Smarter and flexible working
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Aleksandra Hertelendi, Principle Consultant at LHH, discusses why businesses should implement smarter and flexible working and how technology can help

Generally, employer understanding of flexible working as a strategic business tool rather than a benefit for those with families, has grown in recent years. On LinkedIn, there’s been a 78% increase in job adverts that mention work flexibility since 2016, and research has also shown that flexibility increases both productivity and retention. This feels like common sense: losing two to three hours of commute time and working when one is most productive helps with both our health and how fulfilled we feel, which naturally filters down into increased performance.

Flexible working as the norm

The area where there’s more work to be done in is making flexible working the norm and not a privilege. It shouldn’t need approval from the boss and the rest of the team. Fostering a flexible culture, including options like compressed working hours, on-site childcare and remote working, can help return balance to the psychological contract, those beliefs which form the agreement between an organisation and employee, so they feel their organisation is breaking down misconceptions. For example, there are still places where “working from home” has got a pejorative meaning of slacking. Old beliefs and habits mean that our workplaces are still not as inclusive as they could be.

Technology to aid flexibility

Technology is there to aid us and make our working lives simpler. There are many solutions that help us work smarter not harder, and which enable true collaboration regardless of where employees are sat. These can be as simple as mobile app versions of programs people already use on their desktops, so they are easy to adapt to and allow greater freedom.

Employee buy-in

The challenge with the introduction of new technology is that it can require people to change their ways of working, prompting frustration and added complexity. Companies should create engagement plans and hold training sessions, and involve users in shaping the solution.

The question is not about what but how we are using the technology given to us. Many organisations still lack etiquette in managing connectivity between those in the office and those working remotely, and there are software solutions launched without a thorough analysis of employee needs.

Organisations also need to consider their population of workers. Older workers, especially those with a long tenure within an organisation, possess rich tacit knowledge, learned behaviours and ways of working through. This is an important element of an organisation’s productivity, value and growth. Leveraging knowledge and skills of the older worker and increasing their engagement can have a halo effect, ensuring training regarding technology is embraced. This group of workers should also not be overlooked when it comes to the active promotion of flexible working. Many see it as being most appealing to those with young families, but businesses shouldn’t assume that older team members don’t want it, even if it’s not the way they’re used to working.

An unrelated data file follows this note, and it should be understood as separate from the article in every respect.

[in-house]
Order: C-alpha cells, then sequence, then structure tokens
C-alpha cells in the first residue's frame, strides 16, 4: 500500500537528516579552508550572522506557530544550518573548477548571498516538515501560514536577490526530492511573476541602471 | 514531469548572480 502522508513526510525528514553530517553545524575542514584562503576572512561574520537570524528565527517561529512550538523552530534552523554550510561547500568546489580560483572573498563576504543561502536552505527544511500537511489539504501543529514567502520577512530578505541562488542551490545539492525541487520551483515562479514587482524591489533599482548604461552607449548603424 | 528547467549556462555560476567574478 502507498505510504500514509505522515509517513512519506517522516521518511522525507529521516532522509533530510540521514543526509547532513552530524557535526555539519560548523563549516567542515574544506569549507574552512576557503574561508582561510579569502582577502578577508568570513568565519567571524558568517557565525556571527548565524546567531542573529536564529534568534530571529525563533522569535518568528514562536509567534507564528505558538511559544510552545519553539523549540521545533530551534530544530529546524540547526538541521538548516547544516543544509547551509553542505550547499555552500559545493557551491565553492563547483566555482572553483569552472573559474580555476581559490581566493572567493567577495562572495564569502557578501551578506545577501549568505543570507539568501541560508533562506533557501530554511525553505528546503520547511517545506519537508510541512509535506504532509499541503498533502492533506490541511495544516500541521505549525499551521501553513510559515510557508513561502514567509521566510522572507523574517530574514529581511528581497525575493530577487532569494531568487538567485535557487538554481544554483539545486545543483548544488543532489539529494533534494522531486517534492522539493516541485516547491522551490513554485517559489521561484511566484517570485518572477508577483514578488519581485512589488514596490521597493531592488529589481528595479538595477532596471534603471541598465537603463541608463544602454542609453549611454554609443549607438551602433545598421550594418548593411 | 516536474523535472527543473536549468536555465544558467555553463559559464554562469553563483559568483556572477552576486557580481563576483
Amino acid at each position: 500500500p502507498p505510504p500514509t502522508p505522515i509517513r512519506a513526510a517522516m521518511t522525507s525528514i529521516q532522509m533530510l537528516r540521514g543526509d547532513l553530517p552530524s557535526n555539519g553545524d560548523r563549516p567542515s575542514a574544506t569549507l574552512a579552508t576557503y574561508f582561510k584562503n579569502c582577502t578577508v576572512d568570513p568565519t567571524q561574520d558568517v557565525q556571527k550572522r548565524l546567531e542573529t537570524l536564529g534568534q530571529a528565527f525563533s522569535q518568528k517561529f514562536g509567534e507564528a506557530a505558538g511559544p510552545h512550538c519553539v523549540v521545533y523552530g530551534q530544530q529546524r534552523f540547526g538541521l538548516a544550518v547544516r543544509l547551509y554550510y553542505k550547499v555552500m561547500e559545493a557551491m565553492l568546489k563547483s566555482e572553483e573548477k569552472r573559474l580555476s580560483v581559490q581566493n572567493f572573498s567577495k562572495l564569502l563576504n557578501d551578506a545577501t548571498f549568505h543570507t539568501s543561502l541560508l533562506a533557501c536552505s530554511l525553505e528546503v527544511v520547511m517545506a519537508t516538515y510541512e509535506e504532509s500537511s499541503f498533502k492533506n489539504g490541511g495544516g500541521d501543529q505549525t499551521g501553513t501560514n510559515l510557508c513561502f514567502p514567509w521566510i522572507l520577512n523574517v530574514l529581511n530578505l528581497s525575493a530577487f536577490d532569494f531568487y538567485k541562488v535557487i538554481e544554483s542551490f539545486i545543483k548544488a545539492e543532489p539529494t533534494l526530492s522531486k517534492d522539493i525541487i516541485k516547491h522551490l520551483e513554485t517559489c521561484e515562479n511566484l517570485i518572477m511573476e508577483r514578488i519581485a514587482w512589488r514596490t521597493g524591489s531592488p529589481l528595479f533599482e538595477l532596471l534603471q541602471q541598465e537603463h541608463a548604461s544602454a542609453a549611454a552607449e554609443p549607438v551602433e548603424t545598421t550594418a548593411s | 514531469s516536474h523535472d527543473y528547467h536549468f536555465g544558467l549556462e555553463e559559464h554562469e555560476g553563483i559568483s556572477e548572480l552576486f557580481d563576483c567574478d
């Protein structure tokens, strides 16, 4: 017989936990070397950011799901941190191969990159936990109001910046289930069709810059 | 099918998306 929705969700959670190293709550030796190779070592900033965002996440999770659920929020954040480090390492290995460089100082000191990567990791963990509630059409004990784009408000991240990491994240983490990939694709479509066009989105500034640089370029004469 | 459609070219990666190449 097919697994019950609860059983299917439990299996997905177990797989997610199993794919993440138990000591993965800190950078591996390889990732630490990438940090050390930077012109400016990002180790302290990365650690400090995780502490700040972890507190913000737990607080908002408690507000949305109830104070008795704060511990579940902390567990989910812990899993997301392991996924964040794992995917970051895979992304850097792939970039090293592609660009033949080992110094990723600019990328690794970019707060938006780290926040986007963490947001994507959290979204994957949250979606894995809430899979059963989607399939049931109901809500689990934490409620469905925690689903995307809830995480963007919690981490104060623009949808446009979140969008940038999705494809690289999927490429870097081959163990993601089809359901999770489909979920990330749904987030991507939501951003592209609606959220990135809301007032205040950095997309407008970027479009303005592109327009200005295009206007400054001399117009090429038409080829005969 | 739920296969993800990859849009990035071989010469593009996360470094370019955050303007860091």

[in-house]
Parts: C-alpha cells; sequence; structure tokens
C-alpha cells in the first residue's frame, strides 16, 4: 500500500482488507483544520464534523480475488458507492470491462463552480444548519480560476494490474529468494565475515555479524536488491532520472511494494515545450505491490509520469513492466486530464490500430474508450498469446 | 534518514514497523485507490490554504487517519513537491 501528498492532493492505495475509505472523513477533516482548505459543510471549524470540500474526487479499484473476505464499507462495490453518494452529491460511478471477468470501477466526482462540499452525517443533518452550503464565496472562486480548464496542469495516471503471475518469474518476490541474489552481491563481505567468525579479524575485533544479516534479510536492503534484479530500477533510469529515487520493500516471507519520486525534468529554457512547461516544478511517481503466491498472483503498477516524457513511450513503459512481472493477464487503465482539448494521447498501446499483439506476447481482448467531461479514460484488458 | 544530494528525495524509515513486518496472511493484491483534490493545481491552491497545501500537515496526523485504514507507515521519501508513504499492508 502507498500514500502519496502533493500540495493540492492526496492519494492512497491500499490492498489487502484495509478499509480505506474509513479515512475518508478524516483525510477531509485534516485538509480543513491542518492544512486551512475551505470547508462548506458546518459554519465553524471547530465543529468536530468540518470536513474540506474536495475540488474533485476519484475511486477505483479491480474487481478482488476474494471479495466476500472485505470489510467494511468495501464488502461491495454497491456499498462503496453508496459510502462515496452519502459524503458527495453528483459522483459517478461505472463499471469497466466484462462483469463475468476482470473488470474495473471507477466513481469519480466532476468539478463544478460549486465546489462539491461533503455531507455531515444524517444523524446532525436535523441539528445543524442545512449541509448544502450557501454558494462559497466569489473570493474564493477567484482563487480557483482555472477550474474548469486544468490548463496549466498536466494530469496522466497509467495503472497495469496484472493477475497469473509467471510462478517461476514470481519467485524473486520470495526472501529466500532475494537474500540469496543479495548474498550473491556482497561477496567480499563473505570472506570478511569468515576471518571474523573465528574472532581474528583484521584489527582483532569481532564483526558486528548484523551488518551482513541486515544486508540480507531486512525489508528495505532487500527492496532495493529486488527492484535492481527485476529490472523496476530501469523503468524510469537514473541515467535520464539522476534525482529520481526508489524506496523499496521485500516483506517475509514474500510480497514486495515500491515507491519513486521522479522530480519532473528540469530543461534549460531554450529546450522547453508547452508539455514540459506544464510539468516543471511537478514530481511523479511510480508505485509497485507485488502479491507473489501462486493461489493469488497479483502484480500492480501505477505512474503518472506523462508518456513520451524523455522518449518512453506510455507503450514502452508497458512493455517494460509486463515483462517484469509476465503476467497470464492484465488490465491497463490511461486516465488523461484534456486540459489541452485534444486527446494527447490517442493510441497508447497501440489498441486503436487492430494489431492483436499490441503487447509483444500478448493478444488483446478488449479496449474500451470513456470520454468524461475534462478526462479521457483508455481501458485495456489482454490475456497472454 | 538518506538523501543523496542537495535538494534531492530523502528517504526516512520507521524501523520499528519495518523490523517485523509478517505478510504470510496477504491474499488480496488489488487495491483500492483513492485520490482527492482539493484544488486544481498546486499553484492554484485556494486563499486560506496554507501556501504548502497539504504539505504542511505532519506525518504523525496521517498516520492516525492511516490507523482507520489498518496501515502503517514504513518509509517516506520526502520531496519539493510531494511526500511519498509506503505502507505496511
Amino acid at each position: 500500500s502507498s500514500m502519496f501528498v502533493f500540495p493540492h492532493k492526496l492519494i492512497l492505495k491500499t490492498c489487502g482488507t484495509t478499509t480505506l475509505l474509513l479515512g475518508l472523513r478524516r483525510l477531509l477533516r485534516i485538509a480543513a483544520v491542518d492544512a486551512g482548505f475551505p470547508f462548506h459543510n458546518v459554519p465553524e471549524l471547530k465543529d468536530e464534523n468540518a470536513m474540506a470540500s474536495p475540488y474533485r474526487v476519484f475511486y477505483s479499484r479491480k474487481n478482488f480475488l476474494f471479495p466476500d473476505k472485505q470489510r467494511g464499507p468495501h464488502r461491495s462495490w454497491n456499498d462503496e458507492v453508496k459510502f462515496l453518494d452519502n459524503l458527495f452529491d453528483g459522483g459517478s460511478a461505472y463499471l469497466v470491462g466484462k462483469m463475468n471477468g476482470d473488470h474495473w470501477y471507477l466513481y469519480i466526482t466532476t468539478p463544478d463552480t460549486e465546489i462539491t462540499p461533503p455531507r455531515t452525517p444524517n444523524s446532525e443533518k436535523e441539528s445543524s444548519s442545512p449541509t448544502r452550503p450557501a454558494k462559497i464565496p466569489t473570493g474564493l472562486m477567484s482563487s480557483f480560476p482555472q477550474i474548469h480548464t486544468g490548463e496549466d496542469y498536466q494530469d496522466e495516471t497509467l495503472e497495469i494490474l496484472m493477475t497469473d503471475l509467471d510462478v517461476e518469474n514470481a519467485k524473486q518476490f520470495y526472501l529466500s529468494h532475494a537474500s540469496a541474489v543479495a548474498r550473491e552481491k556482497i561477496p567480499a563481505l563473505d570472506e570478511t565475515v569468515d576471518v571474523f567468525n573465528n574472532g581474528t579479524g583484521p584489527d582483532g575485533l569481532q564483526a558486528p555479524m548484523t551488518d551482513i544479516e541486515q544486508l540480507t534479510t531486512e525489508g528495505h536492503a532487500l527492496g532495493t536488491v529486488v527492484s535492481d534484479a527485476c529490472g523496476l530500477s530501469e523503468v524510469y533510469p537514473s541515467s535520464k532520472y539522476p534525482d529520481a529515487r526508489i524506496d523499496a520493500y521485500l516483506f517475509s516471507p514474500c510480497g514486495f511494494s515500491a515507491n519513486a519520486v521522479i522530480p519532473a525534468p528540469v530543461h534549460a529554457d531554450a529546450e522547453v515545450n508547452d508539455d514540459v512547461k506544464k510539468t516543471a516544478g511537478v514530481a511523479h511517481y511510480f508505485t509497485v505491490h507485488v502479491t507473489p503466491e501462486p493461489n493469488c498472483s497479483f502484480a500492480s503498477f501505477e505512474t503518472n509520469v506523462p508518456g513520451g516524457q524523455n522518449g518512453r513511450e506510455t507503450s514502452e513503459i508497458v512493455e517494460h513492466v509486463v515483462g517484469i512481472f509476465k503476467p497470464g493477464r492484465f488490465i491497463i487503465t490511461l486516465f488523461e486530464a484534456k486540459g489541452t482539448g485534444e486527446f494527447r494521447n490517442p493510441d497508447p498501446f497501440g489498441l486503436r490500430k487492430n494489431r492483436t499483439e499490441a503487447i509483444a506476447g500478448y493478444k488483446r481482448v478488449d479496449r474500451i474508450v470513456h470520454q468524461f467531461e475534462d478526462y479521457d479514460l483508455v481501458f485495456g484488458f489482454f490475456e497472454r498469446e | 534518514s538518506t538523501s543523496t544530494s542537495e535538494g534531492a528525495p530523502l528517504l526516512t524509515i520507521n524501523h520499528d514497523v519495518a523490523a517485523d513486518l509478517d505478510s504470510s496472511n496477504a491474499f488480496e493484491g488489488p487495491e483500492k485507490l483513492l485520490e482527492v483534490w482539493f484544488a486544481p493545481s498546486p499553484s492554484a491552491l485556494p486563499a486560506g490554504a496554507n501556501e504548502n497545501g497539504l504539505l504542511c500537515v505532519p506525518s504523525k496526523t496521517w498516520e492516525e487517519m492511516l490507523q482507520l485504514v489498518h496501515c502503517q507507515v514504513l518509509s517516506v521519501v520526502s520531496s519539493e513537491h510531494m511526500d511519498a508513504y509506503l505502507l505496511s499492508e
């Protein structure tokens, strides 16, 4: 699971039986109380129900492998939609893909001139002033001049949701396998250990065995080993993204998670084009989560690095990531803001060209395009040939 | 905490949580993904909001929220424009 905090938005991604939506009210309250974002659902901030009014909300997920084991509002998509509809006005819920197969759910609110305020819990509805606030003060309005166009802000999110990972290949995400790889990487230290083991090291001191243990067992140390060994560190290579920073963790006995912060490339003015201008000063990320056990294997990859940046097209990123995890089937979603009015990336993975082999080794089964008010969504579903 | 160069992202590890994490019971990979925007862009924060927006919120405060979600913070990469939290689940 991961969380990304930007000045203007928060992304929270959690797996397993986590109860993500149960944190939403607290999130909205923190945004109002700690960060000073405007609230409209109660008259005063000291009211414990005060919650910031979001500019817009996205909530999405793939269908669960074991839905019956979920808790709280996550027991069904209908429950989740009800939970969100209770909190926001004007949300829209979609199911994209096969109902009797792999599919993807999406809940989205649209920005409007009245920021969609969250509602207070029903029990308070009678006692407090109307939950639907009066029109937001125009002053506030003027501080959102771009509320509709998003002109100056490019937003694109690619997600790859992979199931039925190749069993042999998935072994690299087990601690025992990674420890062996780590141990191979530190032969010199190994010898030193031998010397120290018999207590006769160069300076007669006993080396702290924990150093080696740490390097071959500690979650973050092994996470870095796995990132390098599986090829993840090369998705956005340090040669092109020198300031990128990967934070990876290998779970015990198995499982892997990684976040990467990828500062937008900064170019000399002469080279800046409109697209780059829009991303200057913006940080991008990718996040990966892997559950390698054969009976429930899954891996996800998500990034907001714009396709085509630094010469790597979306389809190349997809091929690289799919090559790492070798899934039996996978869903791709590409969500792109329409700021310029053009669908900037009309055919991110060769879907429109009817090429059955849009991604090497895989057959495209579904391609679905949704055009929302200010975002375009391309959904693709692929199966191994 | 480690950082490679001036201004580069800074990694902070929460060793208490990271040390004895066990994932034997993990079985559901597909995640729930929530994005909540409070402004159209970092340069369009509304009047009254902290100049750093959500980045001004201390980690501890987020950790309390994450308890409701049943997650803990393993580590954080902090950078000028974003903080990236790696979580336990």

Reassessing what can be done flexibly

While there’s been a significant increase in smart and flexible working, sectors like manufacturing and healthcare are still lagging, purely down to the nature of the work. That said, flexible working can play a huge role in meeting the challenge of doing more with less, as it gives people the opportunity to work at times when they are at their best and more effective. This requires some myths to be busted and some beliefs to be challenged.

We need to think about work differently – reconsidering every task which was once office-based, and thinking about how it can be done flexibly, possibly to a higher standard. For example, just three years ago, customer advisors were confined to call centres, but now many work from home, This modern-day reality creates new opportunities for people who would otherwise be unable to join the workforce.

All or nothing

Similar to other organisational changes, flexible working must be introduced holistically. Offering it on occasion, or worse, to only employees of a certain rank, will have an adverse effect. Similarly, enforcing a rigid process or structure around it takes away the sense of liberation for employees that they are trusted to manage their own time effectively and deliver results wherever they are sitting.

Increased productivity is a clear win for organisations, but they must ensure they don’t focus that on doing more of what they’re already doing. The efficiency savings should be invested in innovation and experimentation – otherwise, organisations won’t stay relevant in a market of ever-changing customer needs and disruption.

Government leading the way

The Flexible Working Task Force, a partnership across government departments, business groups, trade unions and charities, launched a campaign last year to increase the uptake of flexible working. The task force is influencing hundreds of thousands of employers, encouraging them to advertise jobs as flexible regardless of level or pay grade.  This is incredibly important work. Similarly, the government themselves are highly regarded as a flexible employer, and they recognise the need to invest in technology to enable flexible working for all. They also know that amid unending scrutiny of how they spend public money, they have to do more with less; and flexible working can deliver short term and long term savings, from the reduced requirement for office space to being able to recruit from a wider talent pool. Benefits no government organisation can afford to ignore.


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